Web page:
Pegasus players get a new theater director

Jeffry Casey, the new director of the Pegasus Players

Jeff Casey looked around at his new office in the basement of Webb. There were lights and props from Dole Auditorium strewn about.

The native Texan had just started this year as assistant professor of theater in the department of English and communications.

There were no windows in his office, surrounded by cold concrete walls, but it certainly looked as if he had made a home for himself.

Fresh from getting his Ph.D. and finishing work from the University of Wisconsin-Madison he had finally got settled at Norwich.

“You don’t need to justify doing theater,” Casey said. “No one cares, everyone just wants to do it, it’s fun.”

For 90 years Norwich has gotten its fix of the drama drug and with Casey added to the mix it will continue to be an addictive substance for the university.

“People are addicted to it, which is good for me,” Casey said. “Cause I can’t run it without a bunch of addicts who are willing to show up in the evenings for hours on end to recite lines over and over again and go over scenes again and again.”

Casey studied philosophy and English and read lots of dramatic literature, getting into drama as a reader and audience-goer.

“I didn’t really get into theater as a practitioner until I did my creative writing M.A. at U.T. Austin,” Casey said. “I started writing plays, I always wanted to write plays, but I really had never done it, and so I took some playwriting courses.”

The collaborative relationship of building the blueprint when creating dramatic plays is what drew Casey to playwriting and the theater.“I think theater is crucial for Norwich,” Casey said. “Part of it is just the students want something to do and they want something to do that’s a little different from something they’re doing otherwise.”

Casey didn’t know what to expect from Norwich, but now a month into rehearsals for his play, with 13 roles filled, he has a good sense of how it’s going.

“They’re interested; they’re excited,” Casey said. “I feel that the students need this experience, they need this.”

Theater is not foreign to Norwich, but it is a bit different at a military school.

“You can kind of see how they need to switch and snap into place with them (the rooks),” Casey said. “They’re trying things and they’re not squaring their corners. We’re not antagonistic towards the military, we’re complementary.”

The theater department was looking for a Swiss army knife according to Casey, and that’s what they got when they hired him. “I’m happy to fill in for these different areas that I work in,” Casey said. “But I do so much more than that, I have a background in philosophy I have a degree in literature, I’m interested in all sorts of stuff.”

Norwich hired him for theater, but he will be doing a lot more things outside the classroom.

“Even though this theater department is only one person it can do a lot of things across campus and I’m excited to be a part of it,” Casey said.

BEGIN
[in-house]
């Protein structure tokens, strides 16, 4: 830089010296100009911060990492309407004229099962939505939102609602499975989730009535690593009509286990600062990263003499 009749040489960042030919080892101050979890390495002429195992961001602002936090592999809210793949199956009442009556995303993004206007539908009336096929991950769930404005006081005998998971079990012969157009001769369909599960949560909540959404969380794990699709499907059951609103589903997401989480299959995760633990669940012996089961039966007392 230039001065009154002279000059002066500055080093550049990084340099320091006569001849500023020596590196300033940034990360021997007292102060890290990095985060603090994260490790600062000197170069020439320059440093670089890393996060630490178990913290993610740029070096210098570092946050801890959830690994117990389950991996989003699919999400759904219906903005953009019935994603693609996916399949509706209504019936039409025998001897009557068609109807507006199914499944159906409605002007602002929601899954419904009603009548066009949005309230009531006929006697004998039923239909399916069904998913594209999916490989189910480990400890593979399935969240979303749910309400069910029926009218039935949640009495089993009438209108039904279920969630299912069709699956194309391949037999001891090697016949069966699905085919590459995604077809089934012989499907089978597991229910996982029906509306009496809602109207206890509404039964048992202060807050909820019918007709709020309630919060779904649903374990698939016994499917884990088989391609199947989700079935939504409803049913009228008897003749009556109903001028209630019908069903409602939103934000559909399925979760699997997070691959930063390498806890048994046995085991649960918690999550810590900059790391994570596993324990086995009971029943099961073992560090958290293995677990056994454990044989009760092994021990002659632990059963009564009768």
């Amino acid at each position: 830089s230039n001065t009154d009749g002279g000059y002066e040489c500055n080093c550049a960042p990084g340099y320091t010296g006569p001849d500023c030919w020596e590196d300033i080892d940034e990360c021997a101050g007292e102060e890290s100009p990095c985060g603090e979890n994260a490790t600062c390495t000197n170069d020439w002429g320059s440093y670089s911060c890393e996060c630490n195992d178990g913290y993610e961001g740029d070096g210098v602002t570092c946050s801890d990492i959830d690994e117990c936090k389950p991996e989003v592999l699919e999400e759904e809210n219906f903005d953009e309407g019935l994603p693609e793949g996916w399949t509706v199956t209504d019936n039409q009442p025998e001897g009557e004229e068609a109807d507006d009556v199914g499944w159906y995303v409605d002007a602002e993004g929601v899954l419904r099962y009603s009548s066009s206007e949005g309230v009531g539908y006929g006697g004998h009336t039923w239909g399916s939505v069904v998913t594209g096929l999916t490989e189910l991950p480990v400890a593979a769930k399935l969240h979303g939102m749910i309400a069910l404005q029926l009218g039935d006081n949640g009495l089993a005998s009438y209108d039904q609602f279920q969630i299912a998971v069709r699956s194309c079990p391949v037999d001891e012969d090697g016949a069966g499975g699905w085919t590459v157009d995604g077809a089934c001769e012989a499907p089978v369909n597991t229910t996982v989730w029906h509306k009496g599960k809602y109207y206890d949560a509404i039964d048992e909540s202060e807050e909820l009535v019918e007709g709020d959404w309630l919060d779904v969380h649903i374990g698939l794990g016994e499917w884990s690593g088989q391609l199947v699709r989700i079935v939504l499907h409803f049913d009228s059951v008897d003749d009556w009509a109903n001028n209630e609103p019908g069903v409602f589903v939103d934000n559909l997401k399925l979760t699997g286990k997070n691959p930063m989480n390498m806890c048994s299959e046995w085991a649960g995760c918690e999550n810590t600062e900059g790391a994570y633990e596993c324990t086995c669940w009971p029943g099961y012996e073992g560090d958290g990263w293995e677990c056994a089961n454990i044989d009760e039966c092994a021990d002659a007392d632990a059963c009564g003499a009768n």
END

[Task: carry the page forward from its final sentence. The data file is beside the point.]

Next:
Casey has the interesting privilege of working with no actual theater since the old venue in Dole auditorium was torn down as part of campus renovations.

“When I was doing house hunting I was trying to kill some time,” Casey said. “I was going to look at the wreckage of this thing that I would’ve been performing in but is now destroyed.”

This semesters’ performances will be held in Chaplin Hall after looking at all other possibilities on campus.

“I don’t really like presidium theaters; I don’t like traditional theaters,” Casey said. “I’m excited by the prospect of performing where the audience is going to be on both sides.”

By pushing theater outside of the traditional space, it will bring a unique experience to Norwich where there is no real designated space to perform

Harold Pinter’s ‘Party Time’ and ‘The New World Order’ will be the plays being performed this semester.

“I first read them in college,” said Casey. “There are plays that are meditations on authoritarianism and power, and who’s complicit in abuse of power and injustice and what that means on an everyday basis.”

The political violence in these plays will bring a swing in theater that Norwich hasn’t seen in a while.

“I always want to be clear why we are doing what play, we gotta do two plays a year,” Casey said. “I think the death of theater is when we do plays for the sake of doing plays.”

Whether someone is conservative or liberal, according to Casey, the concern is universal when thinking about the government.

“This play is an extended meditation of that,” Casey said. “I want people to be motivated to talk about those themes.”

Incorporating theater for social change is what Casey aims at.

“How can I intervene, or if I can’t, what I have I learned from this.” Casey said. “I want theater everywhere, and I want this active physicality of performance to be something I can help bring to campus.”

The educational artistic mission of the Pegasus Players under the guidance of Casey is likely to thrive to strengthen.

“I need to talk with people about art, literature, film, and ideas, and politics,” Casey said. “I would be the first person to go insane in solitary confinement because that dialogue is fundamental to who I am and talking to students about it is who I am.”

“I want to help them succeed as students, as artists, as people, as actors, as performers, whatever I can do,” Casey said. “That kind of kindness and generosity wasn’t always shown to me when I was growing up and I want to be able to offer that to students here.”

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